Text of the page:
International Religious Freedom Report 2006
Bureau of Democracy, Human Rights, and Labor

The constitution provides for freedom of religion, and the Government generally respected this right in practice.

There was no change in the status of respect for religious freedom during the period covered by this report, and government policy continued to contribute to the generally free practice of religion.

The generally amicable relationship among religious groups in society contributed to religious freedom.

The U.S. government discusses religious freedom issues with the Government as part of its overall policy to promote human rights.

Section I. Religious Demography

The country has an area of 150 square miles and a population of 117,000. Christianity was the dominant religion. The Anglican Church consisted of approximately 24,000 members, with one-third described as active. Approximately 11,000 citizens were Roman Catholic, with a majority of them being active. The Seventh-day Adventist Church also claimed 11,000 members and described 50 percent as active. The Methodist Church had 4,500 active members registered with congregations, although more claimed affiliation in the previous census. There were twenty to thirty different Pentecostal denominations in the country, with the largest, the Pentecostal Assembly of the West Indies, claiming approximately twenty congregations. There was a small Salvation Army presence estimated at seventy members. The number of non-Christians was small; the Baha'i Faith had approximately 1,500 adherents, and there was a smaller number of Rastafarians.

Section II. Status of Religious Freedom

Legal/Policy Framework

The constitution provides for freedom of religion, and the Government generally respected this right in practice. The Government at all levels sought to protect this right in full and did not tolerate its abuse, either by governmental or private actors.

Christian holy days, including Good Friday, Easter, Whit Monday, and Christmas, are national holidays.

Students in public schools receive nondenominational religious instruction based on Christianity; however, students are not forced to participate in religious instruction. Representatives from different religious groups are occasionally invited to speak to students. Most speakers represent the Anglican or Catholic churches. Teachers are also allowed to provide information on other religious groups.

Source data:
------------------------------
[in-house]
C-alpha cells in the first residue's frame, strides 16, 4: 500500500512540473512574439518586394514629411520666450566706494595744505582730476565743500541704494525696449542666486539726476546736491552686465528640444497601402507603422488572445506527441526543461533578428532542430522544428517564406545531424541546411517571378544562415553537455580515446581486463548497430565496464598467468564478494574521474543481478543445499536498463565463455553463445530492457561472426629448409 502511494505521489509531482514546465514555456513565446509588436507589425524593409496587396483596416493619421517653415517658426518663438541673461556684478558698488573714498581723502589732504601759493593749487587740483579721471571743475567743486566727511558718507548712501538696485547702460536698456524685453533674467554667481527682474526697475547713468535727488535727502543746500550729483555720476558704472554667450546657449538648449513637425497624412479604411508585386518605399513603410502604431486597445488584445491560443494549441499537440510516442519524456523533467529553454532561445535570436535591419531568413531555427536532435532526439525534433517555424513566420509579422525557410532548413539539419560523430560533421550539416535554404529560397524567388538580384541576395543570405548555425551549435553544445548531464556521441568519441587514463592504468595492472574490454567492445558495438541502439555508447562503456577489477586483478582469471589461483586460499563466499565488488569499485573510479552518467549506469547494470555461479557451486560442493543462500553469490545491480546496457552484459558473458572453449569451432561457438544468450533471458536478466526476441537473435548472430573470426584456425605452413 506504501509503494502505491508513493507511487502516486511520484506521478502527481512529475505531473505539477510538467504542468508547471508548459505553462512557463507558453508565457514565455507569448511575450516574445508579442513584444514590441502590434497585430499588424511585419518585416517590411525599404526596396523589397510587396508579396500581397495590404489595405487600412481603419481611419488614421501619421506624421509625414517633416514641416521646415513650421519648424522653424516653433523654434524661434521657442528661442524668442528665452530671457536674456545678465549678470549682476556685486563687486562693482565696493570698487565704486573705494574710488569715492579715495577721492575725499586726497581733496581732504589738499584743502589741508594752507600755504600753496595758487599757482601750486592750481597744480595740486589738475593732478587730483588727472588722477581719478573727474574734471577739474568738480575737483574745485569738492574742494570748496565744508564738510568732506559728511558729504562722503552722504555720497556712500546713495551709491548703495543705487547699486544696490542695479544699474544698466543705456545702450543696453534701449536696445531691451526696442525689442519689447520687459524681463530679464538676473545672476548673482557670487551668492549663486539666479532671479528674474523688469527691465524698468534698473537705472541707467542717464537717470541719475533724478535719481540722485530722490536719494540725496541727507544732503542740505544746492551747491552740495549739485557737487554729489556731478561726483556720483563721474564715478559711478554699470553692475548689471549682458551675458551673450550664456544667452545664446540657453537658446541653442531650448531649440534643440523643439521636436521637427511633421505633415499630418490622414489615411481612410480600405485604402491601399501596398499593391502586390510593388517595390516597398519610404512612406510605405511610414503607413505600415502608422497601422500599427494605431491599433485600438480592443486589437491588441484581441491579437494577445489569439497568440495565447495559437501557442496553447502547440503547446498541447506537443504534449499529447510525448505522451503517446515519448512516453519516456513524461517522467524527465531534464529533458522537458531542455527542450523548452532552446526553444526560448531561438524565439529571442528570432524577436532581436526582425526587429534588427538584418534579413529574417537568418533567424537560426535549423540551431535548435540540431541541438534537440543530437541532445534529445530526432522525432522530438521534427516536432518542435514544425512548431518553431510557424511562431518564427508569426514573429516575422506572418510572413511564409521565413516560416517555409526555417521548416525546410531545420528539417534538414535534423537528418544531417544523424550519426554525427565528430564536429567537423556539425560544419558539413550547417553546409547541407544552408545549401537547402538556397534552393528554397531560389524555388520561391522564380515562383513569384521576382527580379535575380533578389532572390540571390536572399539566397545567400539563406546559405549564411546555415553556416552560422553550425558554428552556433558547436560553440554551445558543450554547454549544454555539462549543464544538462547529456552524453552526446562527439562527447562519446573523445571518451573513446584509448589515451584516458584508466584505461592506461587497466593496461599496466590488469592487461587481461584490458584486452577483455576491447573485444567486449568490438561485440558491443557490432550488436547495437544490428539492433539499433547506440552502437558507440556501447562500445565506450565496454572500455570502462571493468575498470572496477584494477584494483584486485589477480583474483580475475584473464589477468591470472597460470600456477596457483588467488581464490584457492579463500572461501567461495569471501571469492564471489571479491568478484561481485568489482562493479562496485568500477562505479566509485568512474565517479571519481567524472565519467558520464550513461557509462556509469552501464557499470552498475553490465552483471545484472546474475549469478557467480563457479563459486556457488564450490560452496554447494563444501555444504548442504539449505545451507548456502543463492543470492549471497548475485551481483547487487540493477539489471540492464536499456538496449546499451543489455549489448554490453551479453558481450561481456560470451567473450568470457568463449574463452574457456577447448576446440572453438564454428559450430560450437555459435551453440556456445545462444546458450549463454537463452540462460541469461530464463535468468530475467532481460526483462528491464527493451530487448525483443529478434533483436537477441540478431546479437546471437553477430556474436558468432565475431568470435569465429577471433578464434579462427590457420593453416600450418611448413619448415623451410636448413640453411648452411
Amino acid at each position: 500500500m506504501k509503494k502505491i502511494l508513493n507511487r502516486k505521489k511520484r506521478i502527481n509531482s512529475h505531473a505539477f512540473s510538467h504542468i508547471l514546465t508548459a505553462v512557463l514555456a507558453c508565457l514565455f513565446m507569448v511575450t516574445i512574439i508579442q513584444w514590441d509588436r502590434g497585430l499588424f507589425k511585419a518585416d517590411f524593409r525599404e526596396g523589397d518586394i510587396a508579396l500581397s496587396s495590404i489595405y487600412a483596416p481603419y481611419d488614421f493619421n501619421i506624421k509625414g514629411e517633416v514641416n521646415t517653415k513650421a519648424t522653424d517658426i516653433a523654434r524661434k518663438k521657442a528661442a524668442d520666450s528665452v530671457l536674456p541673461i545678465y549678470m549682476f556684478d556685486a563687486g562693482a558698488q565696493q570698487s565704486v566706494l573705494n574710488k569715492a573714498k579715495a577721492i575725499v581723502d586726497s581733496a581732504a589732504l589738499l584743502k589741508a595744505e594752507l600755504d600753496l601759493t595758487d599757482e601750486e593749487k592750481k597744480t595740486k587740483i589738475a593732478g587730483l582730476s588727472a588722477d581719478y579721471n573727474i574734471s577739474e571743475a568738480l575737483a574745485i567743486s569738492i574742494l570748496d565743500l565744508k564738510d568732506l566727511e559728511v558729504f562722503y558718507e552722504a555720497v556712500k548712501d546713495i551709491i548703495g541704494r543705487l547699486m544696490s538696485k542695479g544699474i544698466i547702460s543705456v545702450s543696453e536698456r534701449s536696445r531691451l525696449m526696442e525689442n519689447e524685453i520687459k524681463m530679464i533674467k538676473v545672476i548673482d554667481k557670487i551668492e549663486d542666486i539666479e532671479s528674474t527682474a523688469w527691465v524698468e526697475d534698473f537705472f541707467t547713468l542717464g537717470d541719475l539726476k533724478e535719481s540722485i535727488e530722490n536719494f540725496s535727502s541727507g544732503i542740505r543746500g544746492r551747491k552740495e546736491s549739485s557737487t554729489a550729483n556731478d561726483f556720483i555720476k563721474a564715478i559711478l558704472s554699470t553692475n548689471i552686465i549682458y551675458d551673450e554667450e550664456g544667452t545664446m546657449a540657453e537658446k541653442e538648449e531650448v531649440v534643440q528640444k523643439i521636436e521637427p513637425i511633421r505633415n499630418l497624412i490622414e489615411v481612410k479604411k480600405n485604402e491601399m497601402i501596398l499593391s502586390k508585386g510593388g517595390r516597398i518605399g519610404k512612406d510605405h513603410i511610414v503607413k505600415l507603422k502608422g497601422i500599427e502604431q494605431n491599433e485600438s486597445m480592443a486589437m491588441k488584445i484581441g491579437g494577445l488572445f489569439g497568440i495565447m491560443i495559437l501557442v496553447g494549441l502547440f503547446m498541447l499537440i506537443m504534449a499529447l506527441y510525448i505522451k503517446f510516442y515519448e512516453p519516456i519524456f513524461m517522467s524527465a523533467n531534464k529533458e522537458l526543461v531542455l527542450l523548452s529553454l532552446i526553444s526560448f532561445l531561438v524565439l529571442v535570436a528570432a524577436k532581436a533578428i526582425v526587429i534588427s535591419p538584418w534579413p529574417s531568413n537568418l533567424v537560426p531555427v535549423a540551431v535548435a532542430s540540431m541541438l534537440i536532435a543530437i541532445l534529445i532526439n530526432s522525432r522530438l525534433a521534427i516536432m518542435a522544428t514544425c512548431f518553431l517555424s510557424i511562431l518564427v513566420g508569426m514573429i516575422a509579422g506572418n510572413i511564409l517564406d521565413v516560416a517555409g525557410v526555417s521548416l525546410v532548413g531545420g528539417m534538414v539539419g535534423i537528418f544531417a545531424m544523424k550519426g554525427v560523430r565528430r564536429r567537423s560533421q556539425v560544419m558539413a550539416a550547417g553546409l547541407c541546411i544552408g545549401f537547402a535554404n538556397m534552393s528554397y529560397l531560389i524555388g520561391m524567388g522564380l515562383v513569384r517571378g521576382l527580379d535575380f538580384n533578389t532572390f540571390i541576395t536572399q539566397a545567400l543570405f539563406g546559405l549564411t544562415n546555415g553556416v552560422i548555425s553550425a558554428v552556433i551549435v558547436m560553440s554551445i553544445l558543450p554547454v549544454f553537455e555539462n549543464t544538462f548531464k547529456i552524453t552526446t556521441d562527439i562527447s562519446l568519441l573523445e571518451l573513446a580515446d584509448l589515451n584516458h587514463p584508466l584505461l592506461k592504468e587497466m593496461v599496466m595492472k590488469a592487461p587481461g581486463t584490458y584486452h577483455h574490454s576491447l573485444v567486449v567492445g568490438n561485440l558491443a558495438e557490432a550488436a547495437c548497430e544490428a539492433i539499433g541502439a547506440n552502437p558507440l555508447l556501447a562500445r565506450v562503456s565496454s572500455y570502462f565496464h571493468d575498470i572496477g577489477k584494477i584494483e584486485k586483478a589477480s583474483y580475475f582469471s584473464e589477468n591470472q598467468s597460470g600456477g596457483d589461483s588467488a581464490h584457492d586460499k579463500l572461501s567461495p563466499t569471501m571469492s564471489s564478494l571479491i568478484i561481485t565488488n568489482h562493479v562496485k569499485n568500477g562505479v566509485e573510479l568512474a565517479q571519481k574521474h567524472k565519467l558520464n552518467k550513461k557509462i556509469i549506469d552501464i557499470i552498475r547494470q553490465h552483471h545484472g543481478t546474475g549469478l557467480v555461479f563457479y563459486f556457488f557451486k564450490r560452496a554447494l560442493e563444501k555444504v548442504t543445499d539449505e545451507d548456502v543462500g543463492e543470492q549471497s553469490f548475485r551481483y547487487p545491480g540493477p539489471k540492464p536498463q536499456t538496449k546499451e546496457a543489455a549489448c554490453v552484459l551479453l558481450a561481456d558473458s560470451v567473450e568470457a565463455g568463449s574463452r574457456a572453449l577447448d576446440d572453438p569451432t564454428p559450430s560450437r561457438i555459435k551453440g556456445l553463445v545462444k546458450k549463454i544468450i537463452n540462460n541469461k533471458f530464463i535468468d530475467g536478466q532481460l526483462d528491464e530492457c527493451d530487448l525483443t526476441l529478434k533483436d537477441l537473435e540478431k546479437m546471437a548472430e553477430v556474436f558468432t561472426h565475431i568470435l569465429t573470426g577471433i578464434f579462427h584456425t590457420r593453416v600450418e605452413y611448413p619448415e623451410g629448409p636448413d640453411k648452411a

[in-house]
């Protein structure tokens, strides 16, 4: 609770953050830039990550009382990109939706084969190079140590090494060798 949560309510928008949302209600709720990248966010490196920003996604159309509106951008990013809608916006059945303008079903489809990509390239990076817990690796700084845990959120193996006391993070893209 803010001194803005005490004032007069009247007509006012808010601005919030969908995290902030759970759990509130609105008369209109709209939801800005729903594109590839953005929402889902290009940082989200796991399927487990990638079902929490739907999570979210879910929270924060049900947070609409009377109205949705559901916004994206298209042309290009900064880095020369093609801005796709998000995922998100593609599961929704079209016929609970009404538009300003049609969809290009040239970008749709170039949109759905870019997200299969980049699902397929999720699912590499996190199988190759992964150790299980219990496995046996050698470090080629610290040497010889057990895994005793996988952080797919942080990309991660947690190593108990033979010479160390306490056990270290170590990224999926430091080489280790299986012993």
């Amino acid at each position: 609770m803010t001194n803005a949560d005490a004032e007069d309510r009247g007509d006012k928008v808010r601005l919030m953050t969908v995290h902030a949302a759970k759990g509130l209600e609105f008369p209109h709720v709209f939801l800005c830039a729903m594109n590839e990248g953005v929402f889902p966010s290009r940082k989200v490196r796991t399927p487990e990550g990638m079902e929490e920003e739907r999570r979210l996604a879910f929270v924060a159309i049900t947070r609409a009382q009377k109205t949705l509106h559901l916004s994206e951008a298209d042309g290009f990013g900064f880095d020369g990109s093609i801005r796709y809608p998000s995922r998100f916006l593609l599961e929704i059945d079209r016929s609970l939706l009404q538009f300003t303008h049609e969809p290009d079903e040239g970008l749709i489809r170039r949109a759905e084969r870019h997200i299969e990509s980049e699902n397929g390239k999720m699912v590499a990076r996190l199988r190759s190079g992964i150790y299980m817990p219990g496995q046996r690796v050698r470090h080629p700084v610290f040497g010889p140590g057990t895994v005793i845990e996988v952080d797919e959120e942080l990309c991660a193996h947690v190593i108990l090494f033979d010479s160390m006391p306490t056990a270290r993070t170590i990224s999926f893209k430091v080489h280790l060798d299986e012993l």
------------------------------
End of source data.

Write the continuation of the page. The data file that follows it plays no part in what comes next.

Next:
The Government occasionally organizes interfaith services through the Christian Council, an organization comprised of the Anglican, Roman Catholic, and Methodist churches and the Salvation Army.

Restrictions on Religious Freedom

Government policy and practice contributed to the generally free practice of religion.

Rastafarians complained that the use of marijuana, pertinent to their religious rituals, was illegal.

There were no reports of religious prisoners or detainees in the country.

Forced Religious Conversion

There were no reports of forced religious conversion, including of minor U.S. citizens who had been abducted or illegally removed from the United States, or of the refusal to allow such citizens to be returned to the United States.

Section III. Societal Abuses and Discrimination

The generally amicable relationship among religious groups in society contributed to religious freedom.

The Christian Council of Churches conducted activities to promote greater mutual understanding and tolerance among adherents of different denominations within the Christian religious groups, although no evangelical church has joined.

Rastafarians complained that there was widespread discrimination against their members, especially in hiring and in schools. Tension continued to exist among some Christian denominations, with evangelical Christians allegedly criticizing Catholics and mainstream Protestants for adhering to "slave religions." Baha'i representatives noted that some followers hid their religious affiliation to avoid criticism and discrimination.

Section IV. U.S. Government Policy

The U.S. government discusses religious freedom issues with the Government as part of its overall policy to promote human rights. The U.S. embassy also discusses religious freedom with local groups and other organizations.

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